Sister hopes for another Maori bishop

A senior adviser to the bishops has expressed hope that Rome will be able to find a way to appoint a Maori bishop to help boost the faith of Maori.

Sr Tui Cadigan

Te Rūnanga o te Hāhi Katorika ki Aotearoa chair Sr Tui Cadigan, RSM, said: “We have to be mindful of the fact that Takuira has been gone now for about 10 years. That’s quite a time for our people,” she said.
Bishop Takuira Max Mariu, the first and only Maori Catholic bishop, was appointed as auxiliary bishop of Hamilton by St Pope John Paul II in 1988. He died in 2005, after serving the diocese for 17 years.
Recently Pope Francis announced the appointments of Stephen Lowe as Bishop of Hamilton and John Dew as cardinal.
“It would be very destructive to think that Takuira’s ordination as bishop was kind of like a token extra, that there’s nothing serious behind it or there’s no intention to have another Maori bishop, that sort of thing,” Sr Tui said.
She said there are pakeha priests who can speak Te Reo Maori fluently and are able to work well with the people.
“But in the end, it isn’t a Maori bishop. It’s a bishop who can speak Maori. So, we have to hope Rome would find a way to [appoint another Maori bishop],” she said.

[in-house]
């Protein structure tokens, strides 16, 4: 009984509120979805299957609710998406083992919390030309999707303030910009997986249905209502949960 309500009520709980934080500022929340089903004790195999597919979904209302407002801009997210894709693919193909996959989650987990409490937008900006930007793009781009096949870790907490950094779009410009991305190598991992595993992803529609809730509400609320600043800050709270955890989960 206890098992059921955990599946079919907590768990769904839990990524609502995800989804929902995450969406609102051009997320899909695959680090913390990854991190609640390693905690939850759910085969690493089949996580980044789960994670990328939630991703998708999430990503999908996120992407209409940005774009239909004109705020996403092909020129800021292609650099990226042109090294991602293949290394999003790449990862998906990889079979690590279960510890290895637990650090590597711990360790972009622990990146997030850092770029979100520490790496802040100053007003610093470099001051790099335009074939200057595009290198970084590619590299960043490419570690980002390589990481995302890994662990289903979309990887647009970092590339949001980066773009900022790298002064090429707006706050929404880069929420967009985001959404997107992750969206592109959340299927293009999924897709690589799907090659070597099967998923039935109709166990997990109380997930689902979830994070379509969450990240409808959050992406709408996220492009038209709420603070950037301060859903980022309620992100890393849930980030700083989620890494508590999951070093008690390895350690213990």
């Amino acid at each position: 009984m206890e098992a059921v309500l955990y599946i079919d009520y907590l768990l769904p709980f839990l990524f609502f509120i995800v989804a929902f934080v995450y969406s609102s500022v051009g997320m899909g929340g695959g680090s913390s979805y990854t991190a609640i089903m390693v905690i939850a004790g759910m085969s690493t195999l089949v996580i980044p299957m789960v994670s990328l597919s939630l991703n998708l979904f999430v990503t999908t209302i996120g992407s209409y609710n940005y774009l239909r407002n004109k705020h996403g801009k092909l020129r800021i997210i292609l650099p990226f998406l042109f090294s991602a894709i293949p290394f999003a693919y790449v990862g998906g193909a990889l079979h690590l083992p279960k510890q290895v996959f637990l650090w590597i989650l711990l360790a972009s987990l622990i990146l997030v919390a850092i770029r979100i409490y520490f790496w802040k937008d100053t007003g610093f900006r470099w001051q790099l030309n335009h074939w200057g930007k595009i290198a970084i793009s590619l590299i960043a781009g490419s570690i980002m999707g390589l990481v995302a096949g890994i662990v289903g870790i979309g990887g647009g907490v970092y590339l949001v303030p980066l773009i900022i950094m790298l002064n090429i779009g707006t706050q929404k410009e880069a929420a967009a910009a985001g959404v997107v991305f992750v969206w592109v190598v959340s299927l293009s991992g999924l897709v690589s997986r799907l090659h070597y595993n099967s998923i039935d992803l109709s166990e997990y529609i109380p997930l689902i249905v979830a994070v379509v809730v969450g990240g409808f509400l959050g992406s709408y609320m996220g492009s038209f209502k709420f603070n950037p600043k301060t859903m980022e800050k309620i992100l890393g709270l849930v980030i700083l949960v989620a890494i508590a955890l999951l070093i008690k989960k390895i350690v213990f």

Te Runanga, the commission advising the bishops’ conference and individual bishops on all matters relating to the pastoral care of Catholic Maori, told the bishops that more work needs to be done around evangelisation to strengthen Maori faith in New Zealand.
Sr Tui said both Church and Maori should find a way to encourage young people to discern priestly vocations.
There are about 10 Maori priests and three deacons.
She said there is a level of alienation going on at the grassroots. “People are moving away. They haven’t lost their faith, but they’ve lost their source of nourishment within the faith context,” Sr Tui said.

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Rowena Orejana

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